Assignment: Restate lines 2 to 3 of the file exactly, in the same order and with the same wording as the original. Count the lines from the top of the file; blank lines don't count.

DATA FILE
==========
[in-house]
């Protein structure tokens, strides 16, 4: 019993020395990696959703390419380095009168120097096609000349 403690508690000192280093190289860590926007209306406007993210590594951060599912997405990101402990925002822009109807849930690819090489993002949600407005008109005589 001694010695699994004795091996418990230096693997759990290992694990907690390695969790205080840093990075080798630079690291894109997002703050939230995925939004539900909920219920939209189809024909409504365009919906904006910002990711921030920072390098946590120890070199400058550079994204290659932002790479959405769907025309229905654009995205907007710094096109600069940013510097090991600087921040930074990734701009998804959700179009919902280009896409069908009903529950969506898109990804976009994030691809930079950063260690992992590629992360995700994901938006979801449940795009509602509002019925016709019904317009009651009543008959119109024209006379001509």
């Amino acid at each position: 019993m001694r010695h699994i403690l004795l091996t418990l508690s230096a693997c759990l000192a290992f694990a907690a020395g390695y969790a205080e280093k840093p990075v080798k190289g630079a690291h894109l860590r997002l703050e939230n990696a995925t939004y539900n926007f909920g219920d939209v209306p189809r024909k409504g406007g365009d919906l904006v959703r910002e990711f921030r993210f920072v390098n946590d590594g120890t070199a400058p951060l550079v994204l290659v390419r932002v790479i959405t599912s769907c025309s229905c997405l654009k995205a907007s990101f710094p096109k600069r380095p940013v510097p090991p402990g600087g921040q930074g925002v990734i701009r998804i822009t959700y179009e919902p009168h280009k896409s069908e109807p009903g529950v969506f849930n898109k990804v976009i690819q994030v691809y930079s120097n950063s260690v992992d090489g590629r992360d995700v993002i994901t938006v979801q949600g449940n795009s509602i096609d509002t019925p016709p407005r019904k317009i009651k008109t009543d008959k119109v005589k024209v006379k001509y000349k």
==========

């Protein structure tokens, strides 16, 4: 019993020395990696959703390419380095009168120097096609000349 403690508690000192280093190289860590926007209306406007993210590594951060599912997405990101402990925002822009109807849930690819090489993002949600407005008109005589 001694010695699994004795091996418990230096693997759990290992694990907690390695969790205080840093990075080798630079690291894109997002703050939230995925939004539900909920219920939209189809024909409504365009919906904006910002990711921030920072390098946590120890070199400058550079994204290659932002790479959405769907025309229905654009995205907007710094096109600069940013510097090991600087921040930074990734701009998804959700179009919902280009896409069908009903529950969506898109990804976009994030691809930079950063260690992992590629992360995700994901938006979801449940795009509602509002019925016709019904317009009651009543008959119109024209006379001509």
């Amino acid at each position: 019993m001694r010695h699994i403690l004795l091996t418990l508690s230096a693997c759990l000192a290992f694990a907690a020395g390695y969790a205080e280093k840093p990075v080798k190289g630079a690291h894109l860590r997002l703050e939230n990696a995925t939004y539900n926007f909920g219920d939209v209306p189809r024909k409504g406007g365009d919906l904006v959703r910002e990711f921030r993210f920072v390098n946590d590594g120890t070199a400058p951060l550079v994204l290659v390419r932002v790479i959405t599912s769907c025309s229905c997405l654009k995205a907007s990101f710094p096109k600069r380095p940013v510097p090991p402990g600087g921040q930074g925002v990734i701009r998804i822009t959700y179009e919902p009168h280009k896409s069908e109807p009903g529950v969506f849930n898109k990804v976009i690819q994030v691809y930079s120097n950063s260690v992992d090489g590629r992360d995700v993002i994901t938006v979801q949600g449940n795009s509602i096609d509002t019925p016709p407005r019904k317009i009651k008109t009543d008959k119109v005589k024209v006379k001509y000349k």